KANSAS CITY, MO — The open auditions for the Royals’ No. 3-hole hitter march on.
Next up: Alex Gordon.
Gordon, entrenched in the leadoff spot where he flourished the past two months, now will get a serious look in the three spot.
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“We knew Gordy wasn’t a prototypical leadoff hitter, but he’s a guy who has high on-base (percentage) and puts the ball in play,” Yost said. “But we also think he’s going to be a run-producer. He doesn’t really get the opportunity to produce runs from the one hole.”
Yost has tried several hitters in that three spot throughout 2012 with less-than-stellar results.
Mike Moustakas hit just .160 through 14 games in that position. Eric Hosmer, who many envision as the player most likely to eventually assume the role, hit just .165 in 32 games. Lorenzo Cain, who got off to a hot start after coming back from injury, cooled off in the three spot, hitting just .233 in 16 games.
By far, Billy Butler, the team’s best hitter, has been the most productive in the three spot. He has hit .274 with 10 homers and 30 RBIs through 55 games there.
But now it’s Gordon’s turn, and he’s just fine with the tryout.
“Hitting leadoff does teach you some good habits,” he said. “You take more pitches, be more selective. Hopefully I can still take that approach in the three hole.”
To most players, hitting third in the order still represents a badge of honor. It’s where all the great all-around hitters throughout history have hit.
“Yeah, whoever is going to be in the three hole will be one of the better hitters on the team,” Hosmer said. “It’s a big RBI spot. The other team tends to game plan around you.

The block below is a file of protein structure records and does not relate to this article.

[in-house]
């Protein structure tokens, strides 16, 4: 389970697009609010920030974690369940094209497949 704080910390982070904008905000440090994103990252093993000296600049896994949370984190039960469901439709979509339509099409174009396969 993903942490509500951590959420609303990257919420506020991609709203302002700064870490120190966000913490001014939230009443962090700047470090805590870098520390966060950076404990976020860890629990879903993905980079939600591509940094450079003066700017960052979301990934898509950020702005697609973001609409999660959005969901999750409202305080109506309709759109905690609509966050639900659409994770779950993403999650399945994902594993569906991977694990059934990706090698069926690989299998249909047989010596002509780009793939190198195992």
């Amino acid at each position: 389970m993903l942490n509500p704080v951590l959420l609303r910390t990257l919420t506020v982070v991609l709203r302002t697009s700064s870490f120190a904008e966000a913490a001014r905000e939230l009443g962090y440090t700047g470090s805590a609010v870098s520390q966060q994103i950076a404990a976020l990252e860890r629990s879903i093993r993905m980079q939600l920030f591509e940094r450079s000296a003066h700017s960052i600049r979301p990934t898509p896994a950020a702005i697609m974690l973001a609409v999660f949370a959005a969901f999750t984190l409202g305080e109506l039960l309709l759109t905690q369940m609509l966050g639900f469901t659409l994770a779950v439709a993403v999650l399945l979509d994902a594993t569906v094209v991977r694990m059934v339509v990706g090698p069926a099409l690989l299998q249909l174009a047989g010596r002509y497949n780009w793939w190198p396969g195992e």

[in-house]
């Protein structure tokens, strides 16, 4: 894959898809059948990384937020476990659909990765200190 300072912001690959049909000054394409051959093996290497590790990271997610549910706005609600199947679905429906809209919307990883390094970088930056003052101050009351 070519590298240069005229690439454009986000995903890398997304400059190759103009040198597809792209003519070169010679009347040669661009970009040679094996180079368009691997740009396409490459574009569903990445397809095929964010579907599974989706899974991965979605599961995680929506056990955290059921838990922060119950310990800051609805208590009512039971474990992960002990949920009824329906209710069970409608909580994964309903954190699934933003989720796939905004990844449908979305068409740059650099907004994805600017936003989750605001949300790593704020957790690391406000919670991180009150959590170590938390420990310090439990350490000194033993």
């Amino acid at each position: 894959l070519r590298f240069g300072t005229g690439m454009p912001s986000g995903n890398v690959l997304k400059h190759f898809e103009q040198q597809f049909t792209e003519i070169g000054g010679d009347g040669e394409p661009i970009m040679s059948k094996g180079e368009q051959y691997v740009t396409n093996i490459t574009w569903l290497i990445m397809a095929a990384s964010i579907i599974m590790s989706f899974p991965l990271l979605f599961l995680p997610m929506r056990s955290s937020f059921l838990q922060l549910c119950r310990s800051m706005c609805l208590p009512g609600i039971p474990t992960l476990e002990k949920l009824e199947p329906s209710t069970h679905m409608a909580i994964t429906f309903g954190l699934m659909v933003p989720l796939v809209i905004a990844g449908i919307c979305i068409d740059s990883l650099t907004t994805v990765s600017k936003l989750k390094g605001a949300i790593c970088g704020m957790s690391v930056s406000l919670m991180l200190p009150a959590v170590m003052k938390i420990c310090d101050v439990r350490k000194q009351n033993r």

“We’re still trying to find the right guy for that spot. Over the course of time, it will settle itself.”
While Butler has hit well in the three hole, he has hit even better as the cleanup hitter.
“I don’t think pitchers pitch you any different if you’re in the three hole or four hole,” he said. “Historically, I think I hit better in the three hole. But this year I feel more comfortable in the four hole, for whatever reason. But it’s a small sample size for me in the four hole.”
Butler agreed with Hosmer that hitting third does remain an honor, though.
“Here’s the thing. You put your toughest out in the three hole,” Butler said. “That’s what it comes down to. So yeah, there’s pride in that. But I really don’t care where I hit. I do kind of like to know exactly where I’m hitting each night, whether it’s three or four.”
Butler acknowledges that the prototypical three hitter probably has more speed than he does, although guys like former Seattle Mariner great Edgar Martinez often hit third.
“And he might have been slower than me,” Butler said, smiling. “But he was older and I have time to catch up to him and get slower.
“But seriously, you tend to put your best overall hitter in the three hole and that means maybe a guy with a little more speed. That sets it up for the four hole. The top three guys should be table setters basically for the four-hole guy, who should be the monster guy with big power to drive everyone in.”
Does that make Butler the monster guy ready to drive everyone in?
“On our team, we don’t technically have that right now in any of the spots – three, four or five,” he said. “Down the road, we’ll get there with me and Moose and Hoz. And that would be left, right, left. That’s probably what you want.
“But right now, it’s not there because we got young guys trying to make adjustments. It’s going to be a struggle for guys like Moose and Hoz. They’ll get there. We’ll keep working on the best combination.”
Butler can’t explain why, other than himself, no one has hit well from the No. 3 hole.
“It shouldn’t matter because they’re going to pitch to you based on who you are, not where you bat,” he said. “But when you’re younger, you may put a little more pressure on yourself hitting there.
“It will sort itself out. When guys get a little more experience, it will sort itself out.”